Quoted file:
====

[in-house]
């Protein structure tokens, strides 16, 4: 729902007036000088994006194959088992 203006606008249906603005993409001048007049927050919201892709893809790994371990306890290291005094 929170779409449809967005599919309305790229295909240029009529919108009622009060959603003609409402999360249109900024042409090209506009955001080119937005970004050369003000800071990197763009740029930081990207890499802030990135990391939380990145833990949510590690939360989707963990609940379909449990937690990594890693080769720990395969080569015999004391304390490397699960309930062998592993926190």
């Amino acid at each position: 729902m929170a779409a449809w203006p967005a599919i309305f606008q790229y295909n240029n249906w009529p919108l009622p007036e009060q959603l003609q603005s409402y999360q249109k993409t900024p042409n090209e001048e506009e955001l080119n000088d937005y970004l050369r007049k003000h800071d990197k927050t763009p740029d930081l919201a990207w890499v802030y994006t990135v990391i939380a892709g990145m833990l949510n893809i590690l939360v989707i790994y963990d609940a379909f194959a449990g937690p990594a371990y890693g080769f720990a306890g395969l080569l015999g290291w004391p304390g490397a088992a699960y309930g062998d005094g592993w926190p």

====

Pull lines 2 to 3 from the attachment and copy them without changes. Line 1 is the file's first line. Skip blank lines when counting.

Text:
């Protein structure tokens, strides 16, 4: 729902007036000088994006194959088992 203006606008249906603005993409001048007049927050919201892709893809790994371990306890290291005094 929170779409449809967005599919309305790229295909240029009529919108009622009060959603003609409402999360249109900024042409090209506009955001080119937005970004050369003000800071990197763009740029930081990207890499802030990135990391939380990145833990949510590690939360989707963990609940379909449990937690990594890693080769720990395969080569015999004391304390490397699960309930062998592993926190």
């Amino acid at each position: 729902m929170a779409a449809w203006p967005a599919i309305f606008q790229y295909n240029n249906w009529p919108l009622p007036e009060q959603l003609q603005s409402y999360q249109k993409t900024p042409n090209e001048e506009e955001l080119n000088d937005y970004l050369r007049k003000h800071d990197k927050t763009p740029d930081l919201a990207w890499v802030y994006t990135v990391i939380a892709g990145m833990l949510n893809i590690l939360v989707i790994y963990d609940a379909f194959a449990g937690p990594a371990y890693g080769f720990a306890g395969l080569l015999g290291w004391p304390g490397a088992a699960y309930g062998d005094g592993w926190p």